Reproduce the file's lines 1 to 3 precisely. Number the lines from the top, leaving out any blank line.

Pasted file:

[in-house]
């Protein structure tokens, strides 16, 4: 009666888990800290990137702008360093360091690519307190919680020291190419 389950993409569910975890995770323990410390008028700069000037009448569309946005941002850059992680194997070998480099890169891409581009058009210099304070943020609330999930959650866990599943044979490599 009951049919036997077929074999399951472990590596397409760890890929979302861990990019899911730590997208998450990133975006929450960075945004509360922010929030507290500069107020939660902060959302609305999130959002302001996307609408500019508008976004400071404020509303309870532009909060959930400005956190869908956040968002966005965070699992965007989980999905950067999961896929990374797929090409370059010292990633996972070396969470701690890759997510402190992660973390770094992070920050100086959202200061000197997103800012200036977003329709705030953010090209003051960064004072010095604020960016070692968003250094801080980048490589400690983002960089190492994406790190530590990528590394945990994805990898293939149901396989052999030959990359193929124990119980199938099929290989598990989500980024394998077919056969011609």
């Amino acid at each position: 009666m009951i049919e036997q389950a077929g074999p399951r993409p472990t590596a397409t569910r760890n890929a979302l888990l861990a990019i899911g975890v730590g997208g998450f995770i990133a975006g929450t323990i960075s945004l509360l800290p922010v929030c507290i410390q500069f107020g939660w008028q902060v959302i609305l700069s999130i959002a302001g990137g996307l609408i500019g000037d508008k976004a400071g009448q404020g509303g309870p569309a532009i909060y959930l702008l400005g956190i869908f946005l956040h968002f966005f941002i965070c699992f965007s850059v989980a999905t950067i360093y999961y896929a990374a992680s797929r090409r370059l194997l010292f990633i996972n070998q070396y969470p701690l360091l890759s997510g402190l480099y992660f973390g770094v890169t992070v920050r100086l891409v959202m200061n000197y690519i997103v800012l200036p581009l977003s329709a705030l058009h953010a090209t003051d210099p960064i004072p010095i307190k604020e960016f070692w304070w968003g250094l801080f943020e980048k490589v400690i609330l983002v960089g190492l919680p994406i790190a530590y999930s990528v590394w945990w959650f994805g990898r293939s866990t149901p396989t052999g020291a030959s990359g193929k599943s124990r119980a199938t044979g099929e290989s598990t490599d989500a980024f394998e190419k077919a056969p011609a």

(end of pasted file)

[in-house]
């Protein structure tokens, strides 16, 4: 009666888990800290990137702008360093360091690519307190919680020291190419 389950993409569910975890995770323990410390008028700069000037009448569309946005941002850059992680194997070998480099890169891409581009058009210099304070943020609330999930959650866990599943044979490599 009951049919036997077929074999399951472990590596397409760890890929979302861990990019899911730590997208998450990133975006929450960075945004509360922010929030507290500069107020939660902060959302609305999130959002302001996307609408500019508008976004400071404020509303309870532009909060959930400005956190869908956040968002966005965070699992965007989980999905950067999961896929990374797929090409370059010292990633996972070396969470701690890759997510402190992660973390770094992070920050100086959202200061000197997103800012200036977003329709705030953010090209003051960064004072010095604020960016070692968003250094801080980048490589400690983002960089190492994406790190530590990528590394945990994805990898293939149901396989052999030959990359193929124990119980199938099929290989598990989500980024394998077919056969011609």
């Amino acid at each position: 009666m009951i049919e036997q389950a077929g074999p399951r993409p472990t590596a397409t569910r760890n890929a979302l888990l861990a990019i899911g975890v730590g997208g998450f995770i990133a975006g929450t323990i960075s945004l509360l800290p922010v929030c507290i410390q500069f107020g939660w008028q902060v959302i609305l700069s999130i959002a302001g990137g996307l609408i500019g000037d508008k976004a400071g009448q404020g509303g309870p569309a532009i909060y959930l702008l400005g956190i869908f946005l956040h968002f966005f941002i965070c699992f965007s850059v989980a999905t950067i360093y999961y896929a990374a992680s797929r090409r370059l194997l010292f990633i996972n070998q070396y969470p701690l360091l890759s997510g402190l480099y992660f973390g770094v890169t992070v920050r100086l891409v959202m200061n000197y690519i997103v800012l200036p581009l977003s329709a705030l058009h953010a090209t003051d210099p960064i004072p010095i307190k604020e960016f070692w304070w968003g250094l801080f943020e980048k490589v400690i609330l983002v960089g190492l919680p994406i790190a530590y999930s990528v590394w945990w959650f994805g990898r293939s866990t149901p396989t052999g020291a030959s990359g193929k599943s124990r119980a199938t044979g099929e290989s598990t490599d989500a980024f394998e190419k077919a056969p011609a």